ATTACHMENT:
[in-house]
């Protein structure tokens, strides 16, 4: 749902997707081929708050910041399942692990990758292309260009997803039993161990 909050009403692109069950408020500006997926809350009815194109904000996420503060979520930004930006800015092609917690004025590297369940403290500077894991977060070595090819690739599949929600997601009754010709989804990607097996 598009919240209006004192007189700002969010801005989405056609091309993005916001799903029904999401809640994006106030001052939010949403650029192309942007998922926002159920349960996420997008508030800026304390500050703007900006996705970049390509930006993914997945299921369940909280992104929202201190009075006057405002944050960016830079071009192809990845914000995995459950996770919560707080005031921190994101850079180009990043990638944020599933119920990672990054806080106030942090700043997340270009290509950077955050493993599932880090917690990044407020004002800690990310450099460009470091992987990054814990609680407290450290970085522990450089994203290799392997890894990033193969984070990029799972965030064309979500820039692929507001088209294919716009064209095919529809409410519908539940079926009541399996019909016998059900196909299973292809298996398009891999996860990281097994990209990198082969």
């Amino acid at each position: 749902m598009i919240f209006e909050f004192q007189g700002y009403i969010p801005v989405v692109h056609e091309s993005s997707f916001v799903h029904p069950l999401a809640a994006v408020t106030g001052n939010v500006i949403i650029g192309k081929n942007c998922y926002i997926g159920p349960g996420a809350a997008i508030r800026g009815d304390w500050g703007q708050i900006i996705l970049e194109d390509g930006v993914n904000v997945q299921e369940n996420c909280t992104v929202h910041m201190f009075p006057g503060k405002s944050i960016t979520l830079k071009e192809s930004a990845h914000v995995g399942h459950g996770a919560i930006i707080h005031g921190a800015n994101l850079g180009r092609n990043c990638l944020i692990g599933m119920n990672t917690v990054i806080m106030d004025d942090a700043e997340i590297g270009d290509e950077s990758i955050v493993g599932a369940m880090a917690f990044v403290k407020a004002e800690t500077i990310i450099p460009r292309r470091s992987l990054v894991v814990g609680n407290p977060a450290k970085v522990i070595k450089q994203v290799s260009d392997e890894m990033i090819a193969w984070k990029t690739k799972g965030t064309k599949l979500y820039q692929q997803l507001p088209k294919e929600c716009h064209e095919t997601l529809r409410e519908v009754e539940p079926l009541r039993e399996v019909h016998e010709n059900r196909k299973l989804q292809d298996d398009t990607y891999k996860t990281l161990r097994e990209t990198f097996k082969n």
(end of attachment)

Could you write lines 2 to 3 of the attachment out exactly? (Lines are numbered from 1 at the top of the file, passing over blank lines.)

């Protein structure tokens, strides 16, 4: 749902997707081929708050910041399942692990990758292309260009997803039993161990 909050009403692109069950408020500006997926809350009815194109904000996420503060979520930004930006800015092609917690004025590297369940403290500077894991977060070595090819690739599949929600997601009754010709989804990607097996 598009919240209006004192007189700002969010801005989405056609091309993005916001799903029904999401809640994006106030001052939010949403650029192309942007998922926002159920349960996420997008508030800026304390500050703007900006996705970049390509930006993914997945299921369940909280992104929202201190009075006057405002944050960016830079071009192809990845914000995995459950996770919560707080005031921190994101850079180009990043990638944020599933119920990672990054806080106030942090700043997340270009290509950077955050493993599932880090917690990044407020004002800690990310450099460009470091992987990054814990609680407290450290970085522990450089994203290799392997890894990033193969984070990029799972965030064309979500820039692929507001088209294919716009064209095919529809409410519908539940079926009541399996019909016998059900196909299973292809298996398009891999996860990281097994990209990198082969």
């Amino acid at each position: 749902m598009i919240f209006e909050f004192q007189g700002y009403i969010p801005v989405v692109h056609e091309s993005s997707f916001v799903h029904p069950l999401a809640a994006v408020t106030g001052n939010v500006i949403i650029g192309k081929n942007c998922y926002i997926g159920p349960g996420a809350a997008i508030r800026g009815d304390w500050g703007q708050i900006i996705l970049e194109d390509g930006v993914n904000v997945q299921e369940n996420c909280t992104v929202h910041m201190f009075p006057g503060k405002s944050i960016t979520l830079k071009e192809s930004a990845h914000v995995g399942h459950g996770a919560i930006i707080h005031g921190a800015n994101l850079g180009r092609n990043c990638l944020i692990g599933m119920n990672t917690v990054i806080m106030d004025d942090a700043e997340i590297g270009d290509e950077s990758i955050v493993g599932a369940m880090a917690f990044v403290k407020a004002e800690t500077i990310i450099p460009r292309r470091s992987l990054v894991v814990g609680n407290p977060a450290k970085v522990i070595k450089q994203v290799s260009d392997e890894m990033i090819a193969w984070k990029t690739k799972g965030t064309k599949l979500y820039q692929q997803l507001p088209k294919e929600c716009h064209e095919t997601l529809r409410e519908v009754e539940p079926l009541r039993e399996v019909h016998e010709n059900r196909k299973l989804q292809d298996d398009t990607y891999k996860t990281l161990r097994e990209t990198f097996k082969n």